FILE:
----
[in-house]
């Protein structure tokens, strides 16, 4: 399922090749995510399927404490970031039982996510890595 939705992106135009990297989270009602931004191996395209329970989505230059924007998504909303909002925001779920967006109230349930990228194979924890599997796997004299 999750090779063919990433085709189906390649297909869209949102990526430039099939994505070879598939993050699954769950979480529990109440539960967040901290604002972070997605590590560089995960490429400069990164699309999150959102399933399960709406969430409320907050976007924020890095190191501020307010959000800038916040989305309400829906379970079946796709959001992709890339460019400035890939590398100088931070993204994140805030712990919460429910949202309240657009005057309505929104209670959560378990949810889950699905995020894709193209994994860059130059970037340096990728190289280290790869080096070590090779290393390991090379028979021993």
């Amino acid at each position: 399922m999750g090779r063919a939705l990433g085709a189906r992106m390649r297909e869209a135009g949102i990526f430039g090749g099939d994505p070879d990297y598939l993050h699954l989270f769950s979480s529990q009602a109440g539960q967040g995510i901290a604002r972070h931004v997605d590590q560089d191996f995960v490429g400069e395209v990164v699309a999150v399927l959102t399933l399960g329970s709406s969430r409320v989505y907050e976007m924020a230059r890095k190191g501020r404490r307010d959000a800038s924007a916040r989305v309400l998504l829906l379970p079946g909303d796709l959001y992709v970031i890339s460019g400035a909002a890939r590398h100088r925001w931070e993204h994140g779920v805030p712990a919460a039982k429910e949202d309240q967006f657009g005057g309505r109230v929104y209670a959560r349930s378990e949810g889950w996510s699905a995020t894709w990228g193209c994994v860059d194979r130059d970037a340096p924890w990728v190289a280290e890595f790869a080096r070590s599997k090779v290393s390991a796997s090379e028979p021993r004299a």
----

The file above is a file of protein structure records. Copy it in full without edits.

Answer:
[in-house]
């Protein structure tokens, strides 16, 4: 399922090749995510399927404490970031039982996510890595 939705992106135009990297989270009602931004191996395209329970989505230059924007998504909303909002925001779920967006109230349930990228194979924890599997796997004299 999750090779063919990433085709189906390649297909869209949102990526430039099939994505070879598939993050699954769950979480529990109440539960967040901290604002972070997605590590560089995960490429400069990164699309999150959102399933399960709406969430409320907050976007924020890095190191501020307010959000800038916040989305309400829906379970079946796709959001992709890339460019400035890939590398100088931070993204994140805030712990919460429910949202309240657009005057309505929104209670959560378990949810889950699905995020894709193209994994860059130059970037340096990728190289280290790869080096070590090779290393390991090379028979021993």
């Amino acid at each position: 399922m999750g090779r063919a939705l990433g085709a189906r992106m390649r297909e869209a135009g949102i990526f430039g090749g099939d994505p070879d990297y598939l993050h699954l989270f769950s979480s529990q009602a109440g539960q967040g995510i901290a604002r972070h931004v997605d590590q560089d191996f995960v490429g400069e395209v990164v699309a999150v399927l959102t399933l399960g329970s709406s969430r409320v989505y907050e976007m924020a230059r890095k190191g501020r404490r307010d959000a800038s924007a916040r989305v309400l998504l829906l379970p079946g909303d796709l959001y992709v970031i890339s460019g400035a909002a890939r590398h100088r925001w931070e993204h994140g779920v805030p712990a919460a039982k429910e949202d309240q967006f657009g005057g309505r109230v929104y209670a959560r349930s378990e949810g889950w996510s699905a995020t894709w990228g193209c994994v860059d194979r130059d970037a340096p924890w990728v190289a280290e890595f790869a080096r070590s599997k090779v290393s390991a796997s090379e028979p021993r004299a």